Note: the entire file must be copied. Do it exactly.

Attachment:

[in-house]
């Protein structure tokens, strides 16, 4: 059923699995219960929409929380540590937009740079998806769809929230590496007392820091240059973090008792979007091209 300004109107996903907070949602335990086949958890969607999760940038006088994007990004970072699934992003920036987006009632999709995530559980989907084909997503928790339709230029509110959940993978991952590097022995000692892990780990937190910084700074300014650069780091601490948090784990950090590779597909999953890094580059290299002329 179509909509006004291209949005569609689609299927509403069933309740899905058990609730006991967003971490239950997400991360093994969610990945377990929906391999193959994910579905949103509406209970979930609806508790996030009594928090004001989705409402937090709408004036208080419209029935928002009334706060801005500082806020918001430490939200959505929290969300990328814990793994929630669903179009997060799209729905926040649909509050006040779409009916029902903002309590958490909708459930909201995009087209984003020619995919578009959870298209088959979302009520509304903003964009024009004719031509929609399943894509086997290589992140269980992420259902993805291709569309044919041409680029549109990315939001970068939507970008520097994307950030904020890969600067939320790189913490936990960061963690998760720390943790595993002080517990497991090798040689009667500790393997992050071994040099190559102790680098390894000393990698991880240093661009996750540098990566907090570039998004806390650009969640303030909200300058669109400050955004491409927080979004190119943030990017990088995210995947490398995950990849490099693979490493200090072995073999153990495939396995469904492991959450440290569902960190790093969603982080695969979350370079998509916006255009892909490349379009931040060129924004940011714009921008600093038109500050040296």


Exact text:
[in-house]
């Protein structure tokens, strides 16, 4: 059923699995219960929409929380540590937009740079998806769809929230590496007392820091240059973090008792979007091209 300004109107996903907070949602335990086949958890969607999760940038006088994007990004970072699934992003920036987006009632999709995530559980989907084909997503928790339709230029509110959940993978991952590097022995000692892990780990937190910084700074300014650069780091601490948090784990950090590779597909999953890094580059290299002329 179509909509006004291209949005569609689609299927509403069933309740899905058990609730006991967003971490239950997400991360093994969610990945377990929906391999193959994910579905949103509406209970979930609806508790996030009594928090004001989705409402937090709408004036208080419209029935928002009334706060801005500082806020918001430490939200959505929290969300990328814990793994929630669903179009997060799209729905926040649909509050006040779409009916029902903002309590958490909708459930909201995009087209984003020619995919578009959870298209088959979302009520509304903003964009024009004719031509929609399943894509086997290589992140269980992420259902993805291709569309044919041409680029549109990315939001970068939507970008520097994307950030904020890969600067939320790189913490936990960061963690998760720390943790595993002080517990497991090798040689009667500790393997992050071994040099190559102790680098390894000393990698991880240093661009996750540098990566907090570039998004806390650009969640303030909200300058669109400050955004491409927080979004190119943030990017990088995210995947490398995950990849490099693979490493200090072995073999153990495939396995469904492991959450440290569902960190790093969603982080695969979350370079998509916006255009892909490349379009931040060129924004940011714009921008600093038109500050040296």